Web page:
EOM’s achievements with projectors – as well as its client list – were among the most illustrious in the world at the time. It helped develop one of the first film-based flight simulators, which was used by the U.S. Air Force, Boeing, NASA, and others. A high-speed editing projector (the kind used to sift through many reels’ worth of footage to make a final cut) was bought by some of the biggest Hollywood movie studios, and later sold by RCA throughout the industry. But it was another invention, the digital microfilm conversion camera, that would become the mainstay of EOM’s business for decades.

For those not familiar with them, a digital microfilm conversion camera is designed to do basically the opposite of what any modern microfilm device does: It takes a digital image displayed on a screen, and captures it to analog-format microfilm.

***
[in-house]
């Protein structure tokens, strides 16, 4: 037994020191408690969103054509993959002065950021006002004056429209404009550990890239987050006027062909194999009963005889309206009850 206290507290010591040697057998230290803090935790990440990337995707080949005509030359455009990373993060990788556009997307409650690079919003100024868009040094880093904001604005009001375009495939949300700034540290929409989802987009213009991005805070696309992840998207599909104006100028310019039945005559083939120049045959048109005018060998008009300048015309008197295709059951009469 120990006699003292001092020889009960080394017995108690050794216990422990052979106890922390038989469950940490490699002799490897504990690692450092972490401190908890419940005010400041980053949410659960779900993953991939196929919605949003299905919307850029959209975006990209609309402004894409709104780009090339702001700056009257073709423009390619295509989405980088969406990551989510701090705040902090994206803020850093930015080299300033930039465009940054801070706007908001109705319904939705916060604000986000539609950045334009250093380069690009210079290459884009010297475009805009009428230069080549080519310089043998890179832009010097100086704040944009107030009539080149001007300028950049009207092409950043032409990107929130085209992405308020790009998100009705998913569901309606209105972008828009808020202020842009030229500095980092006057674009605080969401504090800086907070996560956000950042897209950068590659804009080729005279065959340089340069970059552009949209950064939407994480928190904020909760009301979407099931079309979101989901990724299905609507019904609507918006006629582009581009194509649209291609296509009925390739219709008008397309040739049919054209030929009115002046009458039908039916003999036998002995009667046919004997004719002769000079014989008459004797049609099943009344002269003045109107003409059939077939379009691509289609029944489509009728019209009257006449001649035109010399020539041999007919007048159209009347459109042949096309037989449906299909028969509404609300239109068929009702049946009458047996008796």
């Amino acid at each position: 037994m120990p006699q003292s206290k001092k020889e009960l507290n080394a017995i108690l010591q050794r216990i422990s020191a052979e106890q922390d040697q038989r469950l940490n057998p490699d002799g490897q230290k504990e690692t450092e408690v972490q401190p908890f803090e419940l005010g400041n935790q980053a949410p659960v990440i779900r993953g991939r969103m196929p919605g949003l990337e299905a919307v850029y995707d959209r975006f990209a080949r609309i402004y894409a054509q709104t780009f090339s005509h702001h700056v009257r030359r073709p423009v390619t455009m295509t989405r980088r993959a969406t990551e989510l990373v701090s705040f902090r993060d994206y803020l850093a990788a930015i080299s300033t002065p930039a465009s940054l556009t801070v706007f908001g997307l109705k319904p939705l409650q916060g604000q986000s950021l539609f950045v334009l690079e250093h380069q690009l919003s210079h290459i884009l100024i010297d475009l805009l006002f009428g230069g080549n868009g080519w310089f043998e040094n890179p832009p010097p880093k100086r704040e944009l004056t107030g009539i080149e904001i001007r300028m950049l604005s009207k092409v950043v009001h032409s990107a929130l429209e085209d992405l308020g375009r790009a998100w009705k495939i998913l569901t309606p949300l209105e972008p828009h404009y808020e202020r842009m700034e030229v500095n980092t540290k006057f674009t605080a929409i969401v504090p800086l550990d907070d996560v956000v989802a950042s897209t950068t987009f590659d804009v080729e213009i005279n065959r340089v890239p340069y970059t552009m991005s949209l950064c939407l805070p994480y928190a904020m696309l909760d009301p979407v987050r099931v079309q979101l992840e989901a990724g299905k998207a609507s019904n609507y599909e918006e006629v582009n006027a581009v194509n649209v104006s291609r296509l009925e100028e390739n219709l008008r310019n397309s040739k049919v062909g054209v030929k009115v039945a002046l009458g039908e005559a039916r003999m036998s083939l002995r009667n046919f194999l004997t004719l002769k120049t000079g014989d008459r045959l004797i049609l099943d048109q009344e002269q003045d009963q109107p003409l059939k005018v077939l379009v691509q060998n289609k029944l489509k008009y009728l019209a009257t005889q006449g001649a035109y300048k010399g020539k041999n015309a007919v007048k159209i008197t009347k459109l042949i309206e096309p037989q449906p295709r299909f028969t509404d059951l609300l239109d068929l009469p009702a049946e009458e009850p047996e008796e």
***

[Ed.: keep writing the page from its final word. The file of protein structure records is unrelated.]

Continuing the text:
Why in the world would anyone want to do that? In today’s world, it seems like it would be counterproductive. Consider the technology available 40 or 50 years ago, though, and it begins to make a whole lot more sense.

Back in the 1970s, digital storage was more expensive and inconvenient than the alternative – far more, in fact. There was no such thing as a modern-style hard drive; what passed for mass storage were experimental appliance-sized monoliths, with capacities measured in megabytes, and price tags in the tens (or hundreds) of thousands of dollars. Magnetic tape was the most fully-developed electronic storage format of the day, but was itself neither cheap nor easy to work with.

Many companies back then found it much more convenient to archive their data onto microfilm, rather than keep it on magnetic reels. Almost any type of record, from financial and personnel data to contracts and product information, was a candidate for conversion. In order to convert the records, data from the magnetic tape would be flashed onto a CRT monitor, and a camera (made by us) would capture the image onto film. This process was repeated thousands of times, so a camera was needed that could keep up with the pace, as well as maintain the precise position of the film.